Being Safe at Home when You or a Loved One has Hearing Loss

One subject that is rarely discussed with regards to hearing loss is how to keep those who have suffered it safe in their own homes. For example, suppose that a fire starts in your house; if you’re like most people you have smoke alarms to sound an alert so that you and your family can evacuate the home before the fire spreads too far and traps you. But now imagine that the fire begins at night, when you’re sleeping, and you’ve taken off your hearing aids.

Virtually all smoke alarms (or related carbon monoxide detectors), including nearly all units accredited and mandated by city and state governments, produce a loud warning sound between the frequencies of 3000 – 4000 Hz. This approach is acceptable for most people, but the fact is that these frequencies are among those most vulnerable to age-related hearing loss, so seniors or those who have sustained other forms of hearing impairment can’t hear them. So if you’re one of the more than eleven million Americans with hearing problems, there is a possibility that you simply would not hear your smoke alarm even if you were awake.

To correct this, there are a variety of home safety products that have been designed with the needs of the hearing impaired in mind. For people with slight to moderate hearing loss, there are smoke alarms that emit a 520 Hertz square-wave warning tone that they can generally hear. For those who are totally deaf, or who are unable to hear whatsoever when they take out their hearing aids or turn off their cochlear implants (CIs) at night when they go to bed, there are alarm systems that combine extremely loud alarms, flashing lights, and vibrators that shake your mattress. For complete home safety, a number of these more modern units have been designed to be incorporated into more thorough home protection systems to alert you in case of intruders, or if emergency services are beating on your doors.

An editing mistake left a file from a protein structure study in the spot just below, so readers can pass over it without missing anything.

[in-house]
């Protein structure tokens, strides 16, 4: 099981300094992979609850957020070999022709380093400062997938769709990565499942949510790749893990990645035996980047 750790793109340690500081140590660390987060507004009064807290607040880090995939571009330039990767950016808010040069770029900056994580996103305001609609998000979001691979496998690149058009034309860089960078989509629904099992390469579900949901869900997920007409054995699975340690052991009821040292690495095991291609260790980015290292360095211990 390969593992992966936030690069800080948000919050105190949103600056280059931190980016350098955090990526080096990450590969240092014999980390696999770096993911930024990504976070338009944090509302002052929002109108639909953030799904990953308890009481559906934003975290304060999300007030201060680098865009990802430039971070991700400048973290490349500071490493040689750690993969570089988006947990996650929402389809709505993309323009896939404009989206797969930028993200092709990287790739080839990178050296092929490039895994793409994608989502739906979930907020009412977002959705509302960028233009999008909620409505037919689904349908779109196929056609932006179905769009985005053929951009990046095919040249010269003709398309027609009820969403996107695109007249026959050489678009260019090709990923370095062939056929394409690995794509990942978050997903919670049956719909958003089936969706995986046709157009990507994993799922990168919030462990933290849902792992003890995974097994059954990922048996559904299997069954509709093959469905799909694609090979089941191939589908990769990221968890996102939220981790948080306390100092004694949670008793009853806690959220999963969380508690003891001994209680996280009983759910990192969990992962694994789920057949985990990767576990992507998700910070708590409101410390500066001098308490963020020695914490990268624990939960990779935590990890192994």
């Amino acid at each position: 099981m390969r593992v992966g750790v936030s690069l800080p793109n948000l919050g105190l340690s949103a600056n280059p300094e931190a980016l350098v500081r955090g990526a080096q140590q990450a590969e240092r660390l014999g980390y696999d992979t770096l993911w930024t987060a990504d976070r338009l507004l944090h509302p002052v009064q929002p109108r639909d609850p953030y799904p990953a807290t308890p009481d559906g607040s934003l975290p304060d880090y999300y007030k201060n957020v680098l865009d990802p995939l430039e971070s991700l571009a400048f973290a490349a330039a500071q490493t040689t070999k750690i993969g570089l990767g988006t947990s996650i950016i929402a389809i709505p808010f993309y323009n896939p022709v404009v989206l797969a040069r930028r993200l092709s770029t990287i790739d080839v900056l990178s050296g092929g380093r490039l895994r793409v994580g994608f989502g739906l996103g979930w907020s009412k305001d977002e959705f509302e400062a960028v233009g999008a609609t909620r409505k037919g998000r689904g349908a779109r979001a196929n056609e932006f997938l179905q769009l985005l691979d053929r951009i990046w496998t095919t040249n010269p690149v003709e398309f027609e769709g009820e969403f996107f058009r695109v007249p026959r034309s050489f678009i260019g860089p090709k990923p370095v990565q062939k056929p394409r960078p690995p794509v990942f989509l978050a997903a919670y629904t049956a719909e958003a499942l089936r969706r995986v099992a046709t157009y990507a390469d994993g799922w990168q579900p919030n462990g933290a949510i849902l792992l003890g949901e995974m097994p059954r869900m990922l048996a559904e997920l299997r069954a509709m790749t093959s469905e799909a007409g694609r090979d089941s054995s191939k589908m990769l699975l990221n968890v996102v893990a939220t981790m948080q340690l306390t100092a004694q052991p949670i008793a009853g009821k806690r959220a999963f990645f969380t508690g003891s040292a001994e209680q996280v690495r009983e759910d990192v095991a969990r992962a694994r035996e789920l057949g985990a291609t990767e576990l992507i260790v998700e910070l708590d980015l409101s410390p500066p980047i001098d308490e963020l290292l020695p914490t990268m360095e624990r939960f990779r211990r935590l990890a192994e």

Many who have hearing aids or who have CIs have chosen to boost the efficiency of these devices by setting up induction loops in their houses. An induction loop is simply a long strand of wire that surrounds your family room, bedroom, or children’s rooms, which activates the telecoils embedded in your hearing assistance devices to raise the volume of sounds, and therefore may help you not to miss any important or emergency signals.

Not to mention the lowly telephone, which many of us tend to ignore until we need one, but which can become critical in any sort of emergency situation. Thankfully, many contemporary mobile and residential phones are now telecoil-compatible, to permit their use by those wearing hearing aids or CIs. Other phone models incorporate speakerphone systems with high volumes that can be easily used by the hearing impaired, and more importantly, can be voice-activated. So if you were to fall and hurt yourself out of reach of the telephone, you could still voice-dial for assistance. Other manufacturers produce vibrating wristbands that interact with your mobile phone to awaken you or inform you if you get a telephone call.

Obviously, some home safety suggestions for the hearing impaired are the exact same as for people who can hear well, such as always keeping lists of your health care providers, emergency service providers, and hospitals close by. If we can be of assistance to you in helping to make your house safer for the hearing impaired, call us; we’ll be happy to help.

The site information is for educational and informational purposes only and does not constitute medical advice. To receive personalized advice or treatment, schedule an appointment.

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